Submitted to: Journal of Food Science
Publication Type: Peer Reviewed Journal
Publication Acceptance Date: 9/27/2004
Publication Date: 2/16/2005
Citation: Niemira, B.A. 2005. Nalidixic acid resistance increases sensitivity of escherichia coli o157:h7 to ionizing radiation in solution and on green leaf lettuce. Journal of Food Science. 70(2): M121-M124.
Interpretive Summary: Resistance to antibiotics has been used as a way to distinguish inoculated test pathogens from background microflora for studies of pathogen-inoculated fruits and vegetables. Three strains of the human pathogen Escherichia coli O157:H7, originally antibiotic-sensitive, were made antibiotic-resistant. The response to ionizing radiation was determined for these six strains in a phosphate buffer solution and on green leaf lettuce. All of the antibiotic-resistant daughter strains were significantly more sensitive to ionizing radiation than the antibiotic-sensitive parent strains. The differences in radiation sensitivity between antibiotic-resistant and antibiotic-sensitive strains depended on the isolate and the suspending medium (buffer or lettuce). In buffer, the radiation resistance for the antibiotic-resistant strains was reduced by up to 69%. On lettuce, the radiation resistance for the antibiotic-resistant strains was reduced by up to 45%. These results suggest that the use of antibiotic resistance may result in significant overestimates of the efficacy of irradiation against E. coli O157:H7. These results will assist food scientists in generating data which accurately reflects real-world conditions, thereby assisting regulatory agencies and commercial food processors in the development of vegetable processing protocols that reduce the risk of food-borne illness so as to protect consumers, while preserving food quality.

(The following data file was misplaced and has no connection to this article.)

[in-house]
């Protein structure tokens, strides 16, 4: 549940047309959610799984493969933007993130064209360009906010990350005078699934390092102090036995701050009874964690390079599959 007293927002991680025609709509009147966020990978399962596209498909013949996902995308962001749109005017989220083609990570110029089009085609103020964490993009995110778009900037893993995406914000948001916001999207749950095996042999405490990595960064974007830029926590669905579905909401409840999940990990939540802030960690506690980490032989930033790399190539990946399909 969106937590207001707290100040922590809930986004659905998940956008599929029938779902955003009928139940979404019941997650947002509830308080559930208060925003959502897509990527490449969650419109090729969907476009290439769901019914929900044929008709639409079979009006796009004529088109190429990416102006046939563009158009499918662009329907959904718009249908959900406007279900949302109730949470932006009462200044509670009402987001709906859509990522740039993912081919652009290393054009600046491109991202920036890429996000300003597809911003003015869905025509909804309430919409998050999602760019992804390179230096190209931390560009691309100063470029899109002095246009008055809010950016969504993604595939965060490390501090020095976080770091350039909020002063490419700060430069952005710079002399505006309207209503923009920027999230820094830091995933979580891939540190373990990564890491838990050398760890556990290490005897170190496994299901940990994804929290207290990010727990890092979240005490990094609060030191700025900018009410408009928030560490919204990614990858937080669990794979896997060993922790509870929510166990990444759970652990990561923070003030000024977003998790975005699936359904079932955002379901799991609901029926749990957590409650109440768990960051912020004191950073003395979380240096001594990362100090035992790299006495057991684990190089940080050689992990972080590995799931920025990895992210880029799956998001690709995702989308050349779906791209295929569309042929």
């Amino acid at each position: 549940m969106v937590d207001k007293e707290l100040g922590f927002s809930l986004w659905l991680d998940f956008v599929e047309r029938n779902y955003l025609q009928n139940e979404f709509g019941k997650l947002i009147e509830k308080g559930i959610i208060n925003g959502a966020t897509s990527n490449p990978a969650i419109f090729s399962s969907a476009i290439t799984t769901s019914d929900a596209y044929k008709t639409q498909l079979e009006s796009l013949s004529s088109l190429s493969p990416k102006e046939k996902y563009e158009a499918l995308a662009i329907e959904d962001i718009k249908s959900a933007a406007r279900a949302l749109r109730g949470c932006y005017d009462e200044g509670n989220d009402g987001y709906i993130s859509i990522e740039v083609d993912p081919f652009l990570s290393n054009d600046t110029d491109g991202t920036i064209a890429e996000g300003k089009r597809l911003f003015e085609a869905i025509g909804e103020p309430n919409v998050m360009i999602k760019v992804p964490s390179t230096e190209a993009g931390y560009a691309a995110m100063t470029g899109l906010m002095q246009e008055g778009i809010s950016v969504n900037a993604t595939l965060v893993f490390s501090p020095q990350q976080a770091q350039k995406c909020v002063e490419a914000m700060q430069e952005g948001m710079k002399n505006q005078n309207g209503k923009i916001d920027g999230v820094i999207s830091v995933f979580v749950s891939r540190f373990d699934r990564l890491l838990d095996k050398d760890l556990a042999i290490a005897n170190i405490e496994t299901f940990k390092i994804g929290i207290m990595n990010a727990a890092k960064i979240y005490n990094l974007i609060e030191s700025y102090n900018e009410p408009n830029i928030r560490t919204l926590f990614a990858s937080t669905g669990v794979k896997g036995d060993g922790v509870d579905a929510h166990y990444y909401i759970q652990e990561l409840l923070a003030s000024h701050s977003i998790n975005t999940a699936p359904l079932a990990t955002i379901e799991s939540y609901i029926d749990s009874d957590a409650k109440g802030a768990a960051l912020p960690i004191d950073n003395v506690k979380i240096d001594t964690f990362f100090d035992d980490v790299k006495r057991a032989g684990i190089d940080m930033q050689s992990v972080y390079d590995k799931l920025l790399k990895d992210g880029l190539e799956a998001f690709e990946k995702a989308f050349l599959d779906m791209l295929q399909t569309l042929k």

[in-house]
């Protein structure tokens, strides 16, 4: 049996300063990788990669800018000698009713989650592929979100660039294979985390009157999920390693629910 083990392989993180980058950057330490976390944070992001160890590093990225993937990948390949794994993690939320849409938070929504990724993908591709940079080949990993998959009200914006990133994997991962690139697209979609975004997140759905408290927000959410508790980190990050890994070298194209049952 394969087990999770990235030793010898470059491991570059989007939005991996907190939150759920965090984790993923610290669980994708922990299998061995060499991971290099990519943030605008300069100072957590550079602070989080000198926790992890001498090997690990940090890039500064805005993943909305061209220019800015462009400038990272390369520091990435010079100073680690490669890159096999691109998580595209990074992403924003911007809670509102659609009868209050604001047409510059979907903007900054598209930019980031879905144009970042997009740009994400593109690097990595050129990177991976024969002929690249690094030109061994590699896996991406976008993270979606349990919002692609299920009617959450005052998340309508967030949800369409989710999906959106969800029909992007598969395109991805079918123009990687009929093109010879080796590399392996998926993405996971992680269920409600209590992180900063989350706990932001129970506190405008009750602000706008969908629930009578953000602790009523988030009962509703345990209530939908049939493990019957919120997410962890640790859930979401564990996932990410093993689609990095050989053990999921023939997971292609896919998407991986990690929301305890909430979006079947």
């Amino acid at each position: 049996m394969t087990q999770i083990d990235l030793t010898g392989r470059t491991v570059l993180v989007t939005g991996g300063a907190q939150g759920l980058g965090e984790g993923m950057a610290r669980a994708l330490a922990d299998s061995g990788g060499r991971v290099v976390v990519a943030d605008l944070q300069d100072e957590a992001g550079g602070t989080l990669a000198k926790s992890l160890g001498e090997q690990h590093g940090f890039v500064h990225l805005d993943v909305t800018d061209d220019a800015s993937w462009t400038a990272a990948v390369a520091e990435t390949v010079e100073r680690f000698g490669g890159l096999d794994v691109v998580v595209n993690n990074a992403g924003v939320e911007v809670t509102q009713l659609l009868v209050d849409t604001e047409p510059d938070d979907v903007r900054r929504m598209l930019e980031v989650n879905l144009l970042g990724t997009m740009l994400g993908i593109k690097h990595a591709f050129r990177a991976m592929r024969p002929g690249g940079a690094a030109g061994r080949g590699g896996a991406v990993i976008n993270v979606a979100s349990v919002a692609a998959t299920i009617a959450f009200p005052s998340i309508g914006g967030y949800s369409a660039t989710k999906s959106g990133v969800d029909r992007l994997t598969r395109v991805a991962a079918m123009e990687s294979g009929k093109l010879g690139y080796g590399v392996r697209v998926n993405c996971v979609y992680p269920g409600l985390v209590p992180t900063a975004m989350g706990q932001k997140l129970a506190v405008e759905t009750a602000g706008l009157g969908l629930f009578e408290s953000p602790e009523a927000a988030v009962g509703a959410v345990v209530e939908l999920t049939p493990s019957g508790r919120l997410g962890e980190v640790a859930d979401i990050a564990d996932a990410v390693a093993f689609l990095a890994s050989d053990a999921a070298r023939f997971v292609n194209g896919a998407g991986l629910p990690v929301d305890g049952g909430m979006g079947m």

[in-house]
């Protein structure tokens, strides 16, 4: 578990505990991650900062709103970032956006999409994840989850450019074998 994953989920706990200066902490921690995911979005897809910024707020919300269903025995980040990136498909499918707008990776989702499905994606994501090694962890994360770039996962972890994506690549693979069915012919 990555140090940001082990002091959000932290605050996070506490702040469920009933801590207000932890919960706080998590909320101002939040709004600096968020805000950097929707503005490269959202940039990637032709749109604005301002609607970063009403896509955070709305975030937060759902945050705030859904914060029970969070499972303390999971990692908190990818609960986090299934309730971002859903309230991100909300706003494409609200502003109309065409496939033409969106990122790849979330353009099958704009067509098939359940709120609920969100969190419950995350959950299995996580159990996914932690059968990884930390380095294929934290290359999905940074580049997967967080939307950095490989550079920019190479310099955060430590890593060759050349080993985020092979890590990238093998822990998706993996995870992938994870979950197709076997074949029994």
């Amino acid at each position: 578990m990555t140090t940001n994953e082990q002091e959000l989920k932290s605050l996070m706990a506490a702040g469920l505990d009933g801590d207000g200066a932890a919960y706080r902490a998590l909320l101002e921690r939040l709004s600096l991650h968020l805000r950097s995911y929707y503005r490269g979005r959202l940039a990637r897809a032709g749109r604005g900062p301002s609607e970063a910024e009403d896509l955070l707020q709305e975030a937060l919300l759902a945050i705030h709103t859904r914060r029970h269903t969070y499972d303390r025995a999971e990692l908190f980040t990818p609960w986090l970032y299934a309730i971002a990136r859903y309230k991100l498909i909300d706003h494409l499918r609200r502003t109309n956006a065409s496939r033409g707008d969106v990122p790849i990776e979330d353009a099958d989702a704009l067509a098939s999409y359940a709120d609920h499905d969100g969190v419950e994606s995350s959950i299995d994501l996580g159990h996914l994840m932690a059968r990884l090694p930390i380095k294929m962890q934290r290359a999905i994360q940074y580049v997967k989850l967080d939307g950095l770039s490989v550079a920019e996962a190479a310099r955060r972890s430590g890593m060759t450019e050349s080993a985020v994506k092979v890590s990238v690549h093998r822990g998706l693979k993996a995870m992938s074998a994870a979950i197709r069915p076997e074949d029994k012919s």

Technical Abstract: Nalidixic acid resistance has been used as a selective marker for studies of pathogen-inoculated fruits and vegetables. Three nalidixic acid-sensitive outbreak strains of Escherichia coli O157:H7 were made resistant to nalidixic acid (Nal-R, 50 ug/ml) by successive reculturing (~10E7 cfu per transfer) and selection in tryptic soy broth of increasing nalidixic acid concentration. The resistance to ionizing radiation of the parent and Nal-R strains was determined in Butterfield's phosphate buffer solution and on green leaf lettuce. The Nal-R strains of each of the three isolates were significantly (P<0.05) more sensitive to ionizing radiation than the nalidixic acid-sensitive (Nal-S) parent strains in both systems. The D10 values (the amount of ionizing radiation required to achieve 1.0 log10 reduction) determined in buffer for the parent strains ranged from 0.18-0.33 kGy, while for the Nal-R strains, D10 were ~0.10 kGy, a reduction of up to 69%. On green leaf lettuce, the D10 for the Nal-S strains decreased to ~0.18 kGy vs. 0.10-0.12 kGy for the Nal-R strains, a reduction of up to 45%. The D10 values obtained on lettuce were significantly different than those obtained in buffer for four of the six isolates examined. The magnitude of the increase in radiation sensitivity resulting from resistance to nalidixic acid was strain dependent, and varied depending on the suspending medium i.e., buffer or lettuce. These results suggest that the use of nalidixic acid resistance as a selective marker may result in significant overestimates of the antimicrobial efficacy of ionizing radiation against E. coli O157:H7.